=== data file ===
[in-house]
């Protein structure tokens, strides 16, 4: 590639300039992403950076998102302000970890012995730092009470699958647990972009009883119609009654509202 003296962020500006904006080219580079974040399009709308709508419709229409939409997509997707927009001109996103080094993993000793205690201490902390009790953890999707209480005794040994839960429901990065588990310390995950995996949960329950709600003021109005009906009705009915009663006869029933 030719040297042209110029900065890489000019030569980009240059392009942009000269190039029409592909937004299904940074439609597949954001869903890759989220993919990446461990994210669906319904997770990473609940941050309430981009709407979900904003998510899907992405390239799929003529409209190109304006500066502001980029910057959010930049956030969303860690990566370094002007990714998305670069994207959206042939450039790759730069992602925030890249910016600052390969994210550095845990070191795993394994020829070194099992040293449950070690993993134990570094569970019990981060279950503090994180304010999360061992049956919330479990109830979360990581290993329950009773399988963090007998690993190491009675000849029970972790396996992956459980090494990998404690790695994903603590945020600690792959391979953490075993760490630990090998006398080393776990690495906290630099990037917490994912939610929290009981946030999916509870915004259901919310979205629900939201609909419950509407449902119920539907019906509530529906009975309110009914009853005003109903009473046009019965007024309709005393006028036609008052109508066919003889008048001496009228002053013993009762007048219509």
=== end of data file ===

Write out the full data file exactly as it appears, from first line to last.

[in-house]
């Protein structure tokens, strides 16, 4: 590639300039992403950076998102302000970890012995730092009470699958647990972009009883119609009654509202 003296962020500006904006080219580079974040399009709308709508419709229409939409997509997707927009001109996103080094993993000793205690201490902390009790953890999707209480005794040994839960429901990065588990310390995950995996949960329950709600003021109005009906009705009915009663006869029933 030719040297042209110029900065890489000019030569980009240059392009942009000269190039029409592909937004299904940074439609597949954001869903890759989220993919990446461990994210669906319904997770990473609940941050309430981009709407979900904003998510899907992405390239799929003529409209190109304006500066502001980029910057959010930049956030969303860690990566370094002007990714998305670069994207959206042939450039790759730069992602925030890249910016600052390969994210550095845990070191795993394994020829070194099992040293449950070690993993134990570094569970019990981060279950503090994180304010999360061992049956919330479990109830979360990581290993329950009773399988963090007998690993190491009675000849029970972790396996992956459980090494990998404690790695994903603590945020600690792959391979953490075993760490630990090998006398080393776990690495906290630099990037917490994912939610929290009981946030999916509870915004259901919310979205629900939201609909419950509407449902119920539907019906509530529906009975309110009914009853005003109903009473046009019965007024309709005393006028036609008052109508066919003889008048001496009228002053013993009762007048219509």